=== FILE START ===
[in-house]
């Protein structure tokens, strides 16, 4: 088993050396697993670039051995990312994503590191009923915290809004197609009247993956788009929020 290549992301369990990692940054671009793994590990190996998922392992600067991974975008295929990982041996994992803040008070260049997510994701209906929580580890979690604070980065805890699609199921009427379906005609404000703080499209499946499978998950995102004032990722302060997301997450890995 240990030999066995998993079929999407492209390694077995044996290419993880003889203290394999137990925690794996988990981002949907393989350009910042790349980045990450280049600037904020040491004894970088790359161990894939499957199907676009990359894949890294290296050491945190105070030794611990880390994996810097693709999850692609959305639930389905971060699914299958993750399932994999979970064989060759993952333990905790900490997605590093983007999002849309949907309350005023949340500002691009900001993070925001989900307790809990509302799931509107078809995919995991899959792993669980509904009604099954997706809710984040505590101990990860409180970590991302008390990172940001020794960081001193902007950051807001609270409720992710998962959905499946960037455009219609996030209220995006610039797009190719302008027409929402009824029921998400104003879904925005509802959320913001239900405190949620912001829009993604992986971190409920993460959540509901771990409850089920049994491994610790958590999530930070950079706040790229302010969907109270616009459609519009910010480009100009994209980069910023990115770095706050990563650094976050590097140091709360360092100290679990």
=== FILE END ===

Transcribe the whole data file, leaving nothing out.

[in-house]
């Protein structure tokens, strides 16, 4: 088993050396697993670039051995990312994503590191009923915290809004197609009247993956788009929020 290549992301369990990692940054671009793994590990190996998922392992600067991974975008295929990982041996994992803040008070260049997510994701209906929580580890979690604070980065805890699609199921009427379906005609404000703080499209499946499978998950995102004032990722302060997301997450890995 240990030999066995998993079929999407492209390694077995044996290419993880003889203290394999137990925690794996988990981002949907393989350009910042790349980045990450280049600037904020040491004894970088790359161990894939499957199907676009990359894949890294290296050491945190105070030794611990880390994996810097693709999850692609959305639930389905971060699914299958993750399932994999979970064989060759993952333990905790900490997605590093983007999002849309949907309350005023949340500002691009900001993070925001989900307790809990509302799931509107078809995919995991899959792993669980509904009604099954997706809710984040505590101990990860409180970590991302008390990172940001020794960081001193902007950051807001609270409720992710998962959905499946960037455009219609996030209220995006610039797009190719302008027409929402009824029921998400104003879904925005509802959320913001239900405190949620912001829009993604992986971190409920993460959540509901771990409850089920049994491994610790958590999530930070950079706040790229302010969907109270616009459609519009910010480009100009994209980069910023990115770095706050990563650094976050590097140091709360360092100290679990």